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Looking at the Seahawks salary cap situation beyond this season

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Cincinnati Bengals v Seattle Seahawks Photo by Abbie Parr/Getty Images

Week 1 of the 2019 NFL season is in the books, and the Seattle Seahawks are hoping for the start of some separation in an NFC West that was undefeated in the first week of the season. On tap for the Hawks is a trip to the Eastern Time Zone to take on the Pittsburgh Steelers in an early start that will be played on a grass surface. The Hawks may have a chance to unveil two new toys on the defensive side of the ball, with both Ziggy Ansah and L.J. Collier set to potentially make their Seahawks debuts.

With veterans who were on the roster for Week 1 having their full 2019 base salary guaranteed, the salary cap situation is far from complete, but the major moving pieces all appear to have fallen into place for the most part. Thus, at this time it’s possible to take a look a little bit further into the future in order to get an extremely high level view of what the salary cap situation will look like for the team heading into the 2020 offseason.

For starters, we know that as of last week, the Hawks had $8,566,271 in cap space per the tweet of Field Yates of ESPN.

Beyond that, we know that the Seahawks need to keep a reserve to cover the replacement players who come in when a player goes on injured reserve (typically around $3M), as well as a reserve to cover the per game roster bonuses for players like K.J. Wright, Mike Iupati, Mychal Kendricks and Ansah. Simply ballparking a number for that, I’m going to assign a random ballpark number for those two items $5,566,271, which would allow for a cap carryover of $3M from 2019 into 2020.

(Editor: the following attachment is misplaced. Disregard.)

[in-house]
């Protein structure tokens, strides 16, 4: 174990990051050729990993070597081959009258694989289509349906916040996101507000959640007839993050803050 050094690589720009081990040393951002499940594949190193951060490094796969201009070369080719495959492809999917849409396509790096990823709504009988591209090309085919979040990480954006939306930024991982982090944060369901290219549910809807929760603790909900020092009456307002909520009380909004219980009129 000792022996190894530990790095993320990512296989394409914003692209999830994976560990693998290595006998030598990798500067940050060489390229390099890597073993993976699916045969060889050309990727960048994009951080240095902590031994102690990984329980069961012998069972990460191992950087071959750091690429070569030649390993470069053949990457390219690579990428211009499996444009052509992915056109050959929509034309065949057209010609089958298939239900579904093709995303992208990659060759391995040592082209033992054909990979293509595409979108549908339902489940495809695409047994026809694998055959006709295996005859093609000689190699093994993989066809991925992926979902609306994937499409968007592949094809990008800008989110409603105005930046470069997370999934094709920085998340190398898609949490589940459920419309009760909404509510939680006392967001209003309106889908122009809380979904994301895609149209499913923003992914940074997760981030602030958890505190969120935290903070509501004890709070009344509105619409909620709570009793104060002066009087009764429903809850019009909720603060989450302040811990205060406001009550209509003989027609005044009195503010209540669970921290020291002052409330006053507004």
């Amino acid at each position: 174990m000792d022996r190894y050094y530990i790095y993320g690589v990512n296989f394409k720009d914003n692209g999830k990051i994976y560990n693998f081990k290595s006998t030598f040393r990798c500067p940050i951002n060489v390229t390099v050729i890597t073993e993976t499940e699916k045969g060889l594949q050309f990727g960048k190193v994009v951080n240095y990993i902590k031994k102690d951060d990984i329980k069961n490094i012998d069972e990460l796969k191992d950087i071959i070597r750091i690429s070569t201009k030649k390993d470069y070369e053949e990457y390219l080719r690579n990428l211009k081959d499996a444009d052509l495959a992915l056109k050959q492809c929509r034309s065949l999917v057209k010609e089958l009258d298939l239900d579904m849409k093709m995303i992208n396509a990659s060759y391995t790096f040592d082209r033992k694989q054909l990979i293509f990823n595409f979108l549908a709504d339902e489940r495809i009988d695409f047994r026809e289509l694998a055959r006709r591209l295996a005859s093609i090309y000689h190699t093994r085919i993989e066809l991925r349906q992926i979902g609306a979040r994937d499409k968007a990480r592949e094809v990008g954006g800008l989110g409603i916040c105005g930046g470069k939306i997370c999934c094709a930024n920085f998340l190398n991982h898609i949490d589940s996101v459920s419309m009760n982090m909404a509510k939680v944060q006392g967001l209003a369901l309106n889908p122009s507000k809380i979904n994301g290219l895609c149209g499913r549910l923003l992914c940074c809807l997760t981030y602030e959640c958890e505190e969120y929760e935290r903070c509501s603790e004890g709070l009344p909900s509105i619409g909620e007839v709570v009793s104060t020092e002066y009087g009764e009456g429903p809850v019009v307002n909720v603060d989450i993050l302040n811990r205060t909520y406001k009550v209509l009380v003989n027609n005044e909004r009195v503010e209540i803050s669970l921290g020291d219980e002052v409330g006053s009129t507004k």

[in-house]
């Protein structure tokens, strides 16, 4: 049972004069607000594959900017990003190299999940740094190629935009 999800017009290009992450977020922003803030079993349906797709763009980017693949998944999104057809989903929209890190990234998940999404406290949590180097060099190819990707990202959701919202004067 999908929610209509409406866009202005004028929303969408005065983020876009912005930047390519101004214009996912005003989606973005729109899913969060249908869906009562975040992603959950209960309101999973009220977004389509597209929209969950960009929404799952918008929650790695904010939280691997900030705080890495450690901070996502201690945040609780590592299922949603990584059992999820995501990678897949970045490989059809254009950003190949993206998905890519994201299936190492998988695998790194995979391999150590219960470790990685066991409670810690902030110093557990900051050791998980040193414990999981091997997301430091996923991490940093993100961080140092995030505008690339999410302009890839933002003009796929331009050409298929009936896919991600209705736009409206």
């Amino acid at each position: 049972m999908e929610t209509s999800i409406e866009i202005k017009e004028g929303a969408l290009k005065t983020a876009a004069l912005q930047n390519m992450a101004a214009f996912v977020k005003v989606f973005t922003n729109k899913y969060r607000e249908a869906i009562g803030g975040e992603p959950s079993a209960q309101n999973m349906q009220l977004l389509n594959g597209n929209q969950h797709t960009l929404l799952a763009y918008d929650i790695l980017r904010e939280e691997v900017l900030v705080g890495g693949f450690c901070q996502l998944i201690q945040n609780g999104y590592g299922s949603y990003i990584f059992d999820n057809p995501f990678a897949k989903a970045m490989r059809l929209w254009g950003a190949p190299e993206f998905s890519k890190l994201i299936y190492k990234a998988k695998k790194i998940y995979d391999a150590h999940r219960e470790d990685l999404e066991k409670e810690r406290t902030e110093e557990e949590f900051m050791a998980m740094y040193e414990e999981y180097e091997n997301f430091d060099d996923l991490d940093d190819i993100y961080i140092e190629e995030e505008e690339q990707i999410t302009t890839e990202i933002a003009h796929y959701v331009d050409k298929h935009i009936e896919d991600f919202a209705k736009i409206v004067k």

From there, we can turn our attention to 2020. My preferred cap site is OverTheCap.com, which currently projects the 2020 NFL salary cap to be $200M. Adding the $3M in rollover from the 2019 season gives Seattle an effective salary cap of $203M for 2020, while the team currently has cap obligations of $134,840,464 for the 2020 season. Thus, the difference between the two is $68,159,536 in available cap space.

Of course, that is not the actual amount of cap space the team will have available. The $134.84M in cap obligations only accounts for 41 players under contract, so the first thing to do is to fill out the roster to a full 53 players. Those 12 additional players at league minimum will cost at least $6.12M. In addition, the Seahawks will carry a practice squad during the 2020 season, which per the terms of the CBA will cost at least $1.428M. Next, the Hawks will need to set aside cap space to cover injury replacements, which will be somwhere around $3M.

On top of that, the Seahawks will need money to cover their draft picks, which obviously the amount of money that will be required for that will be determined by where in the draft those picks are made, which we won’t know for several more months. However, ballparking how much those picks will cost above league minimum, we can get some sort of an idea. Thus, the cost of the nine draft picks that the Hawks are currently projected to have are roughly as follows:

  • First round pick: $1.3M above league minimum
  • Second round pick (from KC): $500k above league minimum
  • Second round pick: $500k above league minimum
  • Third round (projected comp pick for Earl Thomas per OTC): $200k above league minimum
  • Fourth round: $175k above league minimum
  • Fourth round (projected comp pick for Justin Coleman per OTC): $150k above league minimum
  • Fifth round: $80k above league minimum
  • Sixth round (projected comp pick for Shamar Stephen per OTC): $35k above league minimum
  • Seventh round (projected comp pick for Mike Davis per OTC): $20k above league minimum